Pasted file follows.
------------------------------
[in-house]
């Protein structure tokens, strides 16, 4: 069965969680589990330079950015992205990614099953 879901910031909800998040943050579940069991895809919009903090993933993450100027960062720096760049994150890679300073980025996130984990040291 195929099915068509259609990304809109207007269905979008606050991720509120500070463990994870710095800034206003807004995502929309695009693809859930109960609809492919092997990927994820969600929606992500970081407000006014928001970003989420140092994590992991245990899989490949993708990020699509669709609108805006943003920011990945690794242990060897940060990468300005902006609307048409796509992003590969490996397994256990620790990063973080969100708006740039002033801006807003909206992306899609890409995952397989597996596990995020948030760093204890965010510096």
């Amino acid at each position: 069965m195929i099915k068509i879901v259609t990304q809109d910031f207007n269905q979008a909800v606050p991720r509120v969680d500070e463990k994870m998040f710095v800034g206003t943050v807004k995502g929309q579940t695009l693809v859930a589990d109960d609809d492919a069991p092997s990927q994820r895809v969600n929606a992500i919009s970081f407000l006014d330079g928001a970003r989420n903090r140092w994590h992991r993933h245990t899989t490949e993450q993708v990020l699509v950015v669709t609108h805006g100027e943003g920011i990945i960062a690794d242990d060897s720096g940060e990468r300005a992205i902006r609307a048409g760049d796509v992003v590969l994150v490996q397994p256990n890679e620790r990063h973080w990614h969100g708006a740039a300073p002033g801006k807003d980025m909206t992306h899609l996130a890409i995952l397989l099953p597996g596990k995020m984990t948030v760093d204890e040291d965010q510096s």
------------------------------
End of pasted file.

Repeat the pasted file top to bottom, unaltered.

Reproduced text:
[in-house]
């Protein structure tokens, strides 16, 4: 069965969680589990330079950015992205990614099953 879901910031909800998040943050579940069991895809919009903090993933993450100027960062720096760049994150890679300073980025996130984990040291 195929099915068509259609990304809109207007269905979008606050991720509120500070463990994870710095800034206003807004995502929309695009693809859930109960609809492919092997990927994820969600929606992500970081407000006014928001970003989420140092994590992991245990899989490949993708990020699509669709609108805006943003920011990945690794242990060897940060990468300005902006609307048409796509992003590969490996397994256990620790990063973080969100708006740039002033801006807003909206992306899609890409995952397989597996596990995020948030760093204890965010510096």
């Amino acid at each position: 069965m195929i099915k068509i879901v259609t990304q809109d910031f207007n269905q979008a909800v606050p991720r509120v969680d500070e463990k994870m998040f710095v800034g206003t943050v807004k995502g929309q579940t695009l693809v859930a589990d109960d609809d492919a069991p092997s990927q994820r895809v969600n929606a992500i919009s970081f407000l006014d330079g928001a970003r989420n903090r140092w994590h992991r993933h245990t899989t490949e993450q993708v990020l699509v950015v669709t609108h805006g100027e943003g920011i990945i960062a690794d242990d060897s720096g940060e990468r300005a992205i902006r609307a048409g760049d796509v992003v590969l994150v490996q397994p256990n890679e620790r990063h973080w990614h969100g708006a740039a300073p002033g801006k807003d980025m909206t992306h899609l996130a890409i995952l397989l099953p597996g596990k995020m984990t948030v760093d204890e040291d965010q510096s």